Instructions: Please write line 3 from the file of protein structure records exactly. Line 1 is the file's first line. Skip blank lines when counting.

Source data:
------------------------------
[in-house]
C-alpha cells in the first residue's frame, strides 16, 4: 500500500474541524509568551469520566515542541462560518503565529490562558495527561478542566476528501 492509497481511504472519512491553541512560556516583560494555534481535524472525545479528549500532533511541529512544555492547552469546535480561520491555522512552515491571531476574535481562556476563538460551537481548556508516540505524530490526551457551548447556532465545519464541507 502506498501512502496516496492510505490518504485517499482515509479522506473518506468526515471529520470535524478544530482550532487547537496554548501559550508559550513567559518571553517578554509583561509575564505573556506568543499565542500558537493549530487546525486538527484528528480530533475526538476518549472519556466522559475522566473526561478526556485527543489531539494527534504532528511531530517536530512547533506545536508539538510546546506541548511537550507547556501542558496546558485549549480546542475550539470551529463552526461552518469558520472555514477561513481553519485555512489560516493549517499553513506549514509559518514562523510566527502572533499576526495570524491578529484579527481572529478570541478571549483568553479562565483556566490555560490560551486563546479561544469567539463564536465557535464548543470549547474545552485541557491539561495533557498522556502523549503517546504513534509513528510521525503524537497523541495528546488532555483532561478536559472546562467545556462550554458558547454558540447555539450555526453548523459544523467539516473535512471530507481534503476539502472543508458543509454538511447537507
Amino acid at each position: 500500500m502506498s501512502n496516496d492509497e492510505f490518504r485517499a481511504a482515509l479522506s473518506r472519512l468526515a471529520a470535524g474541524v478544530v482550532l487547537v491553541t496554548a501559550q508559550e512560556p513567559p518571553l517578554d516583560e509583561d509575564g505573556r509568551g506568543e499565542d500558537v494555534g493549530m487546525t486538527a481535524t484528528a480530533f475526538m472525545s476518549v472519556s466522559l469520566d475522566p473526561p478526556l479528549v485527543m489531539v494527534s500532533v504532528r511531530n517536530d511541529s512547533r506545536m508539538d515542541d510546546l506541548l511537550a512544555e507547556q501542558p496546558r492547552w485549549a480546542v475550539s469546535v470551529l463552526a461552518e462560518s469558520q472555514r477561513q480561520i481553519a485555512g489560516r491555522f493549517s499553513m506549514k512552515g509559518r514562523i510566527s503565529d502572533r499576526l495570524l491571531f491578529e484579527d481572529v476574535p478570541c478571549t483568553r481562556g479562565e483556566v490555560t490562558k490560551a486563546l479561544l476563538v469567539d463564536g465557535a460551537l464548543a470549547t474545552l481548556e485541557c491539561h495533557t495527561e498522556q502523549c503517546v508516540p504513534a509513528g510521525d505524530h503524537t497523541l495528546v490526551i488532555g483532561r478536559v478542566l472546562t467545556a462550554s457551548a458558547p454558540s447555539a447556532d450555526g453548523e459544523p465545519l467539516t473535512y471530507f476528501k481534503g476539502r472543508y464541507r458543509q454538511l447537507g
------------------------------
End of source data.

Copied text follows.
Amino acid at each position: 500500500m502506498s501512502n496516496d492509497e492510505f490518504r485517499a481511504a482515509l479522506s473518506r472519512l468526515a471529520a470535524g474541524v478544530v482550532l487547537v491553541t496554548a501559550q508559550e512560556p513567559p518571553l517578554d516583560e509583561d509575564g505573556r509568551g506568543e499565542d500558537v494555534g493549530m487546525t486538527a481535524t484528528a480530533f475526538m472525545s476518549v472519556s466522559l469520566d475522566p473526561p478526556l479528549v485527543m489531539v494527534s500532533v504532528r511531530n517536530d511541529s512547533r506545536m508539538d515542541d510546546l506541548l511537550a512544555e507547556q501542558p496546558r492547552w485549549a480546542v475550539s469546535v470551529l463552526a461552518e462560518s469558520q472555514r477561513q480561520i481553519a485555512g489560516r491555522f493549517s499553513m506549514k512552515g509559518r514562523i510566527s503565529d502572533r499576526l495570524l491571531f491578529e484579527d481572529v476574535p478570541c478571549t483568553r481562556g479562565e483556566v490555560t490562558k490560551a486563546l479561544l476563538v469567539d463564536g465557535a460551537l464548543a470549547t474545552l481548556e485541557c491539561h495533557t495527561e498522556q502523549c503517546v508516540p504513534a509513528g510521525d505524530h503524537t497523541l495528546v490526551i488532555g483532561r478536559v478542566l472546562t467545556a462550554s457551548a458558547p454558540s447555539a447556532d450555526g453548523e459544523p465545519l467539516t473535512y471530507f476528501k481534503g476539502r472543508y464541507r458543509q454538511l447537507g